- frequent injuries,
- increased blood pressure,
- low stamina,
- low pulse,
- allergic reaction,
- altered menstrual cycles in women
- and many more.
Some of these overtraining symptoms are easier to spot than others. Here are the 7 most obvious signs of overtraining:
#1 Overtraining Symptoms: Listlessness
Don’t feel like exercising or moving at all? Your body is trying to tell you something: It needs rest and relaxation because you are doing too much.
Of course, we all know them – the days when we wouldn’t feel like training.
We push ourselves, go to training, and everything is fine.
But if one turns into several days and weeks where you lack the drive, you should listen to your body and take a break.
#2 Overtraining Symptoms: Unusually severe muscle soreness
It may be a sign of overtraining if you eat well, eat well, and experience unusually severe muscle soreness after intense exercise.
In contrast to “normal” sore muscles, the pain is more intense and lasts a few days longer.
Beginners, in particular, often want to achieve too much too quickly and thus quickly end up overtraining.
Do you remember your first arm workout? Even brushing my teeth was hard work for me afterward. I had at least a week good of it.
#3 Overtraining Symptoms: Lack of progress
Believe it or not, too much exercise can cause you to lose muscle and gain fat.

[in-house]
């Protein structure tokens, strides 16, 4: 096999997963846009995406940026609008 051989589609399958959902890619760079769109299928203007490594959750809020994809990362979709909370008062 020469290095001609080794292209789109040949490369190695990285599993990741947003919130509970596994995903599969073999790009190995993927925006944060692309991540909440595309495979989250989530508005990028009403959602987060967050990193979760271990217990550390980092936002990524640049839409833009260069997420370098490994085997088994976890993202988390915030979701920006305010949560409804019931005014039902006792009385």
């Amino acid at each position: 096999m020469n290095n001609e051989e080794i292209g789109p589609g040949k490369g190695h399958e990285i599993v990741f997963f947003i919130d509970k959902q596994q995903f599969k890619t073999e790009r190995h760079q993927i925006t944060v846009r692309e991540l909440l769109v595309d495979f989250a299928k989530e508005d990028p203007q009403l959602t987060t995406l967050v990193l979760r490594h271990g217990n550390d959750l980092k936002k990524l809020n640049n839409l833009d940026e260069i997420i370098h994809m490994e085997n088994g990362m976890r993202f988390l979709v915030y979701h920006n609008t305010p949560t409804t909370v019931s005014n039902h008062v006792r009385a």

If losing weight was just a numbers game (“just eat fewer calories than you burn”), then the solution would be simple: the more you exercise, the faster you lose weight.
However, the key players in this equation are not calories but your hormones.
Your hormones get out of balance due to overtraining:
- Your body produces too little testosterone (ladies, you may miss this hormone too!)…
- and too much cortisol.
This hormonal milieu causes your fat cells to react more sensitively to insulin (“Save!”), while your muscle cells become less sensitive to it (“I don’t need anything!”).
The calories aren’t in your muscles but in your fat deposits.
This not only means that your muscles regenerate more slowly, but you are also not successful in losing weight. It may also be that you put on extra fat.
The purpose of our training should be to get stronger and leaner.
#4 Overtraining Symptoms: Restlessness and lack of focus
This sign of overtraining is particularly relevant to CrossFitters, powerlifters, bodybuilders, and other strength athletes.
If you train your endurance with high-intensity intervals (HIIT), you should be able to recognize this symptom as well.
You can overwhelm your sympathetic nervous system if you overdo it with high-intensity exercise.
The “sympathetic system” is responsible for muscles, blood circulation, and metabolism, among other things.